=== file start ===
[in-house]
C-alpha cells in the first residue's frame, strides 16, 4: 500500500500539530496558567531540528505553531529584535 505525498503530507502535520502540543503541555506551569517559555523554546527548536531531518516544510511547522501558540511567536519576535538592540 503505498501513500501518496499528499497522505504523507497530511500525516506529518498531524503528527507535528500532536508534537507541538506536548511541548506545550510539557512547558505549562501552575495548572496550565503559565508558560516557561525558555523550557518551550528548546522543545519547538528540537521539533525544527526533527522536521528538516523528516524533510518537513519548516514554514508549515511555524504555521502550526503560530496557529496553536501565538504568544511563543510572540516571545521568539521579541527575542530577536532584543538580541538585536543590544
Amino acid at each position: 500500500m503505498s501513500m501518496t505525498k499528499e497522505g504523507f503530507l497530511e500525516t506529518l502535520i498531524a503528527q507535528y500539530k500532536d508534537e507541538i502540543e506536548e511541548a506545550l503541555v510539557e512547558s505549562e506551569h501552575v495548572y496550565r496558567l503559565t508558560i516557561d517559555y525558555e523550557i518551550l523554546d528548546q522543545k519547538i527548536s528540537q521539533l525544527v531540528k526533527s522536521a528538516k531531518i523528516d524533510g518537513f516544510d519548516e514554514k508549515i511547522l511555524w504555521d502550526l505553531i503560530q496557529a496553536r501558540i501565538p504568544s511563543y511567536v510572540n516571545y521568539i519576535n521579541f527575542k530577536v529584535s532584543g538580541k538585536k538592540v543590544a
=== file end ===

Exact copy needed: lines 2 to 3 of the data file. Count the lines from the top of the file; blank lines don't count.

C-alpha cells in the first residue's frame, strides 16, 4: 500500500500539530496558567531540528505553531529584535 505525498503530507502535520502540543503541555506551569517559555523554546527548536531531518516544510511547522501558540511567536519576535538592540 503505498501513500501518496499528499497522505504523507497530511500525516506529518498531524503528527507535528500532536508534537507541538506536548511541548506545550510539557512547558505549562501552575495548572496550565503559565508558560516557561525558555523550557518551550528548546522543545519547538528540537521539533525544527526533527522536521528538516523528516524533510518537513519548516514554514508549515511555524504555521502550526503560530496557529496553536501565538504568544511563543510572540516571545521568539521579541527575542530577536532584543538580541538585536543590544
Amino acid at each position: 500500500m503505498s501513500m501518496t505525498k499528499e497522505g504523507f503530507l497530511e500525516t506529518l502535520i498531524a503528527q507535528y500539530k500532536d508534537e507541538i502540543e506536548e511541548a506545550l503541555v510539557e512547558s505549562e506551569h501552575v495548572y496550565r496558567l503559565t508558560i516557561d517559555y525558555e523550557i518551550l523554546d528548546q522543545k519547538i527548536s528540537q521539533l525544527v531540528k526533527s522536521a528538516k531531518i523528516d524533510g518537513f516544510d519548516e514554514k508549515i511547522l511555524w504555521d502550526l505553531i503560530q496557529a496553536r501558540i501565538p504568544s511563543y511567536v510572540n516571545y521568539i519576535n521579541f527575542k530577536v529584535s532584543g538580541k538585536k538592540v543590544a